UK researchers have measured electrical resistance of films of single-walled carbon nanotubes whose sidewalls have been functionalised with different chemical groups.
UK researchers are the first to measure electrical resistance of films of single-walled carbon nanotubes whose sidewalls have been functionalised with different chemical groups.
A huge range of resistance was observed - across several orders of magnitude - depending on the functional groups used. The work provides a key insight into how the electronic and electrical properties of nanotubes can be controlled; a prerequisite for the fabrication of new devices from this class of nanostructure.
Michael Hunt and colleagues at the University of Durham, together with collaborators at the University of Newcastle and the Daresbury Laboratory, examined the resistivity of micrometre-thick films of nanotubes whose external sidewalls had been functionalised with either fluorine, ethyl groups or hexyl groups.
’Unmodified, pristine nanotubes have extremely low resistivity, with film resistances of the order of less than an ohm,’ Hunt told Chemistry World. ’When the side walls are fluorinated we see the resistivity rise a massive seven orders of magnitude, to around 25 megaohms. By contrast, films of hexylated nanotubes have a value of about 2 megaohms, and ethylated nanotubes around 2.5 kiloohms. This is a remarkable span of values across the range of resistance by simple modification of the side walls.’
The researchers used photoemission spectroscopy to probe the molecular and electronic structure of the nanotube surface. ’There appear to be two sources for the large variation in resistance,’ said Hunt. ’First, the covalent addition of species to the sidewalls leads to a change from sp2 to sp3 hybridisation for carbon atoms at bonding sites. This rehybridisation redistributes the electron density from the delocalised pi bonding states to deep-lying sigma bonding states where the electrons can no longer contribute to conduction. In other words,’ he said, ’the bonds formed by the carbon atoms go from graphite-like to diamond-like.’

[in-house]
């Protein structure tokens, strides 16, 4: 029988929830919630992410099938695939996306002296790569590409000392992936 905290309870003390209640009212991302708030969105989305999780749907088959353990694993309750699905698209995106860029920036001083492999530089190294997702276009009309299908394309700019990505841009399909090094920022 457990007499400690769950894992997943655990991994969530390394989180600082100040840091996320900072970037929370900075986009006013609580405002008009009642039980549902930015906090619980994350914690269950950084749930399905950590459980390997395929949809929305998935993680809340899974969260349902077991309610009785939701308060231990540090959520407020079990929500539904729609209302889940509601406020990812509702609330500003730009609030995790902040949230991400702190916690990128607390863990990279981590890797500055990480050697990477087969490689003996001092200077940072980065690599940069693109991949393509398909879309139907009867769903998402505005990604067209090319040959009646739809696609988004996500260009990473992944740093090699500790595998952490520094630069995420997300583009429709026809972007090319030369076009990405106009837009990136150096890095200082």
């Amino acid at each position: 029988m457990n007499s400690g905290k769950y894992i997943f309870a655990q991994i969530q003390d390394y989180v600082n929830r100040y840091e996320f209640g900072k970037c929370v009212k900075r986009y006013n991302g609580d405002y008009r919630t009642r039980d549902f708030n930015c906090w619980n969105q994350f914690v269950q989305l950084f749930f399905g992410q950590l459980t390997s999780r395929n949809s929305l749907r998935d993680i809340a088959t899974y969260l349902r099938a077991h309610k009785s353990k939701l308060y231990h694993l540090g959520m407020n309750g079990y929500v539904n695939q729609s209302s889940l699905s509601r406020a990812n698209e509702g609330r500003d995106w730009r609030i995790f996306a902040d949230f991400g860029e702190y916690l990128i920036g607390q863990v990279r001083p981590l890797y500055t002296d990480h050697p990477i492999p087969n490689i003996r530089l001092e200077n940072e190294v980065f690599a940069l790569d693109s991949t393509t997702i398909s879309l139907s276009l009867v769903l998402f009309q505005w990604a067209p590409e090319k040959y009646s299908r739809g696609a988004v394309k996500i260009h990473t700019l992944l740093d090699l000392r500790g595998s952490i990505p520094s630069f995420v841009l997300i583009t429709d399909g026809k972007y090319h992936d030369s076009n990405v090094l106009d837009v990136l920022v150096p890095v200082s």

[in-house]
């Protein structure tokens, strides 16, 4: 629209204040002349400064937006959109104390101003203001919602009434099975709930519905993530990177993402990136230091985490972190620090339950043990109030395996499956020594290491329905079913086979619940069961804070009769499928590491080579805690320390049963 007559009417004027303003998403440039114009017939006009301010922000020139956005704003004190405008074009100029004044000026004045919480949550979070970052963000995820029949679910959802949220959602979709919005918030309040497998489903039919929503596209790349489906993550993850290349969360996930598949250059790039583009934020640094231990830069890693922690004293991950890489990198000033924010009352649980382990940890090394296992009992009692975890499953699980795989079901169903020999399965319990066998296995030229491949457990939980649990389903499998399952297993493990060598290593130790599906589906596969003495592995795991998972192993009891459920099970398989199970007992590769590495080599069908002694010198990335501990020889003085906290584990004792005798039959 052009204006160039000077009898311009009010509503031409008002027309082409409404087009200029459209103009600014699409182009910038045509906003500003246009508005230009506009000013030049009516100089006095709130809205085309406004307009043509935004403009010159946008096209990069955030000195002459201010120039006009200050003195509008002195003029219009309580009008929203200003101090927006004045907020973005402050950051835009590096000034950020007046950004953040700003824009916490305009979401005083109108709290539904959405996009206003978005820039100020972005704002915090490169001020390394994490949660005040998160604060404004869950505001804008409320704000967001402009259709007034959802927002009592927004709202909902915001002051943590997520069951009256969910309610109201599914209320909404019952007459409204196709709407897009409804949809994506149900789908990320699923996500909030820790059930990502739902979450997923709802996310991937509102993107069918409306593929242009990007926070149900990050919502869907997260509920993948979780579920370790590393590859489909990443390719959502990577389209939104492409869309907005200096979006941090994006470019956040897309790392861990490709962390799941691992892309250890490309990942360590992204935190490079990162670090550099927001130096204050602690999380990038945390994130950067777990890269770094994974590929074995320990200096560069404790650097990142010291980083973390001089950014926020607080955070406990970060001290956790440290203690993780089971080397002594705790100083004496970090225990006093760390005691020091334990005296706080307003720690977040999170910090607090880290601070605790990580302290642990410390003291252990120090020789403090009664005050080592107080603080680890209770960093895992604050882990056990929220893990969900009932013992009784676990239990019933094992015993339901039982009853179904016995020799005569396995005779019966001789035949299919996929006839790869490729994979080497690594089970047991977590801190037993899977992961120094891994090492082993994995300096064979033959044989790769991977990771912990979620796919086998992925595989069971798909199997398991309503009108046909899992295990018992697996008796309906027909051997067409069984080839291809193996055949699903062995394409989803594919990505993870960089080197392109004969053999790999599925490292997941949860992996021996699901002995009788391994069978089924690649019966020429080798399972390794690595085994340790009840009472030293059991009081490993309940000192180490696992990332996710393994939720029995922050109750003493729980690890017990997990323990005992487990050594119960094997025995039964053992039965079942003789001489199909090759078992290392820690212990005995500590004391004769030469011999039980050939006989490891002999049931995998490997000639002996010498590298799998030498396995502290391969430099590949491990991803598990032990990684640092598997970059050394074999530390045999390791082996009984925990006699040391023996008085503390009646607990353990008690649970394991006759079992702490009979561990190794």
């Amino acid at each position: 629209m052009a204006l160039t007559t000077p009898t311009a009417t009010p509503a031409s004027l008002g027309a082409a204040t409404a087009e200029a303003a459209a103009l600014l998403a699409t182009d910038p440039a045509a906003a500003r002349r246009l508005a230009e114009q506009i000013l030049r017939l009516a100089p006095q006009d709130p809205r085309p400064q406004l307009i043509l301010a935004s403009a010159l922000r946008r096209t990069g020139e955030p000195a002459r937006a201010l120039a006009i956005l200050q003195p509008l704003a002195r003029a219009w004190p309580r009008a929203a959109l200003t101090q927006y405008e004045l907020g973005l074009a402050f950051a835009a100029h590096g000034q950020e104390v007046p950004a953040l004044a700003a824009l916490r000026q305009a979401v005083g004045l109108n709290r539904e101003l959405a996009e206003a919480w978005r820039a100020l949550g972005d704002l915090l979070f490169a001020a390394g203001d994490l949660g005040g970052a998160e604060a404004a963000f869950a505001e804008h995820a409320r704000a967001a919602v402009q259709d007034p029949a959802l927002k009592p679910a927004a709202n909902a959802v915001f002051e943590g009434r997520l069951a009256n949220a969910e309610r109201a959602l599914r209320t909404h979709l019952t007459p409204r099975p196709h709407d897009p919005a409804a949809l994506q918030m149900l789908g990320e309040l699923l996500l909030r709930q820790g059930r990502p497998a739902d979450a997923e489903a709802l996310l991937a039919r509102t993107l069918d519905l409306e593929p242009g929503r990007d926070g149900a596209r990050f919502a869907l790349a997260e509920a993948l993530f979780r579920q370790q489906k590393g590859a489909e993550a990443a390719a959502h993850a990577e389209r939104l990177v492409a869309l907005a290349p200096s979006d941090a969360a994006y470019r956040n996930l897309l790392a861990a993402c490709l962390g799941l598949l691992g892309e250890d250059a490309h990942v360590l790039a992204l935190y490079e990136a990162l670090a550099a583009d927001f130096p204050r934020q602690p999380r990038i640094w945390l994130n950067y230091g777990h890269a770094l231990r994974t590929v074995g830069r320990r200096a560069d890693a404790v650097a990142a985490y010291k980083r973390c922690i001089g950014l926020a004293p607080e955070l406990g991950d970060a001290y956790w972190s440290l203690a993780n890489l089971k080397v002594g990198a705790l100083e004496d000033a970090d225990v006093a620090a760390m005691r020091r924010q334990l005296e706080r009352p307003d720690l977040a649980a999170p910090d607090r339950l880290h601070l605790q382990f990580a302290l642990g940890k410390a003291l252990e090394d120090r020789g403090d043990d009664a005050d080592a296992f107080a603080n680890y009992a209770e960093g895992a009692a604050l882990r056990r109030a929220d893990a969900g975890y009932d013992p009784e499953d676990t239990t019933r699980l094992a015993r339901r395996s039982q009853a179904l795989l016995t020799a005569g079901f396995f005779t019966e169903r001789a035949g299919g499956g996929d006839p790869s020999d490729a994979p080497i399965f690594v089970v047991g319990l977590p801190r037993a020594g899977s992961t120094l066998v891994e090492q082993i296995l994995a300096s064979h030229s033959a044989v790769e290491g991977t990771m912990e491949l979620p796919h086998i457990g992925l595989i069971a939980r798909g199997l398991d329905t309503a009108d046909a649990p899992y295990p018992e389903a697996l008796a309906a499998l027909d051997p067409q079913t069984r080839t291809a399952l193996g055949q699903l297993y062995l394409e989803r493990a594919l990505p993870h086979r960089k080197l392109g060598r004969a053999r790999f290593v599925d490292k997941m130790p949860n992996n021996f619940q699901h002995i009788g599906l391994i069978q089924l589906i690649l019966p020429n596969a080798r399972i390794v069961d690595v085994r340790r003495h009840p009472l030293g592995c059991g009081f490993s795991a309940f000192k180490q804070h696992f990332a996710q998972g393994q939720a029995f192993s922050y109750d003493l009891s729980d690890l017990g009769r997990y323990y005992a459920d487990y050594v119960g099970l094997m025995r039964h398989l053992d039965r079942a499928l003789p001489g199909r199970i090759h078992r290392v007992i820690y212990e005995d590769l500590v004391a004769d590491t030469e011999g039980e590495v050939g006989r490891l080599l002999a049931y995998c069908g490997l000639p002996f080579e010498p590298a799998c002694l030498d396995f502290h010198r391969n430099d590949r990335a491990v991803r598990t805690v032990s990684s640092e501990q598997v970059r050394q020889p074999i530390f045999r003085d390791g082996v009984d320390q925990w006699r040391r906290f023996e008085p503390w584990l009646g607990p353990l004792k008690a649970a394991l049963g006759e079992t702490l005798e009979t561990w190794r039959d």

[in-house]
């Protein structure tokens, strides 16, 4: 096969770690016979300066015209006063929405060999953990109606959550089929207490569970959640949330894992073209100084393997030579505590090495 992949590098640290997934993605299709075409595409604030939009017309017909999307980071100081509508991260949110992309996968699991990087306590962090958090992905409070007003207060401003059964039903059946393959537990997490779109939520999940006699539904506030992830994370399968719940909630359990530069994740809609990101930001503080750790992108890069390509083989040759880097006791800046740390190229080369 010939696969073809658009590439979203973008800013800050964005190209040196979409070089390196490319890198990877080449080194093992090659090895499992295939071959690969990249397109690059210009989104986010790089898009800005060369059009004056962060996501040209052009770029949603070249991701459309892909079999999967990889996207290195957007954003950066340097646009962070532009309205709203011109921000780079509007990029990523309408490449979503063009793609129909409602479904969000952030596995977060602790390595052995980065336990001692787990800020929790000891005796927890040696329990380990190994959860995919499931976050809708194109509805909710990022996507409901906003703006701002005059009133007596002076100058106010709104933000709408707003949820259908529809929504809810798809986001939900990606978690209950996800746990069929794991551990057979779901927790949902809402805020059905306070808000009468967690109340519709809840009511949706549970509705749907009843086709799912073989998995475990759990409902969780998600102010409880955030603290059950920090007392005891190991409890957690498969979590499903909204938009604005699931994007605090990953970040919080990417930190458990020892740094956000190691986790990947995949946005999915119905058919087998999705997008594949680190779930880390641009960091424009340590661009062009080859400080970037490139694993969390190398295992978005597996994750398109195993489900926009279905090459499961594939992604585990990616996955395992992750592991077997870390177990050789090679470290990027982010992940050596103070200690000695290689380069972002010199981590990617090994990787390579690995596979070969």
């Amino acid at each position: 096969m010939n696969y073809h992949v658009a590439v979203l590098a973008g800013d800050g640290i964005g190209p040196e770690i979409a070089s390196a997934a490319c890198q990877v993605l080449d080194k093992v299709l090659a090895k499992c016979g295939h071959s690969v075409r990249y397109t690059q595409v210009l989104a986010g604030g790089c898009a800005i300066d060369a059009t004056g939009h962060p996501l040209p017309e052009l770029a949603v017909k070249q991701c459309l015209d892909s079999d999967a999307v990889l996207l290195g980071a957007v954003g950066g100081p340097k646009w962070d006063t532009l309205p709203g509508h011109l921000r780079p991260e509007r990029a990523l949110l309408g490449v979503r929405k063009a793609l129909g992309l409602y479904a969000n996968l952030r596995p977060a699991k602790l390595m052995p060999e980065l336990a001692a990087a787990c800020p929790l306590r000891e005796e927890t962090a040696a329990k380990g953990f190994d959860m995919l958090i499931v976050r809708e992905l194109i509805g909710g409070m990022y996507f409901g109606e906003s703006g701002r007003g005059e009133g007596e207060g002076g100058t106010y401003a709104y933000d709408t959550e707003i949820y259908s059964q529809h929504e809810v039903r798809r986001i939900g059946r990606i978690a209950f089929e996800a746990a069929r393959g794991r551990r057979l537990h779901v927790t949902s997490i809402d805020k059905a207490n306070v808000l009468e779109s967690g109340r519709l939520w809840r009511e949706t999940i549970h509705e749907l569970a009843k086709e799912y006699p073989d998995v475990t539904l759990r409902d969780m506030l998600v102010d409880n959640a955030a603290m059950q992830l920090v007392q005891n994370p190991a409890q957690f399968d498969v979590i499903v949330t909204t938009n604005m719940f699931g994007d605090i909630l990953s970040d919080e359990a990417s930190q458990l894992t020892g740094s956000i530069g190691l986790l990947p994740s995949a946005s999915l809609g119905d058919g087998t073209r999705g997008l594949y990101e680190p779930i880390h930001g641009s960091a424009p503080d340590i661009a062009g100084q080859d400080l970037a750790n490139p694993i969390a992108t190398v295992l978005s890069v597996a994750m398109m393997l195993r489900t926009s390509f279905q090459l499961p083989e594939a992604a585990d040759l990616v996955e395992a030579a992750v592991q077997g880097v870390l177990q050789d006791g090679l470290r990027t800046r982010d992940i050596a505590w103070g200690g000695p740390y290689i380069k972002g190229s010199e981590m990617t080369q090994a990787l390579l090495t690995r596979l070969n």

The degree to which conduction is affected is controlled by the extent of coverage of the side walls by the covalently-bound species. Fluorination results in high coverage, and hence high resistance. So you might expect that smaller species would cover a greater proportion of the sidewalls, and ethyl chains would therefore produce higher resistance than hexyl chains. But this is not the case, says Hunt.
’The second contribution to the change in resistance appears to be associated with how well the nanotubes are in contact with each other within the film,’ he said. ’We observed that hexyl groups gave rise to higher film resistance than ethyl groups. It seems that the longer side chains push the nanotubes apart, making it more difficult for electrons to move freely between individual tubes, and hence across the film as a whole.’
The researchers also showed that the covalently bound side-groups can be desorbed relatively easily by annealing the functionalised films under vacuum. ’It is possible to obtain complete desorption,’ said Hunt. ’This suggests that we should be able to have close control over the degree of functionalisation.’
The unpublished data make an important contribution towards the ultimate goal of creating devices from single nanotubes, says Hunt. ’Our aim is to control the electronic structure of single nanotubes locally, which will enable us to create nano-electronic devices such as diodes. In our next series of experiments we will be using techniques such as atomic force microscopy to examine individual nanotubes.’ Simon Hadlington
Image: 5 micrometre x 5 micrometre atomic force microscope image of a typical nanotube film (in this case the unmodified nanotubes)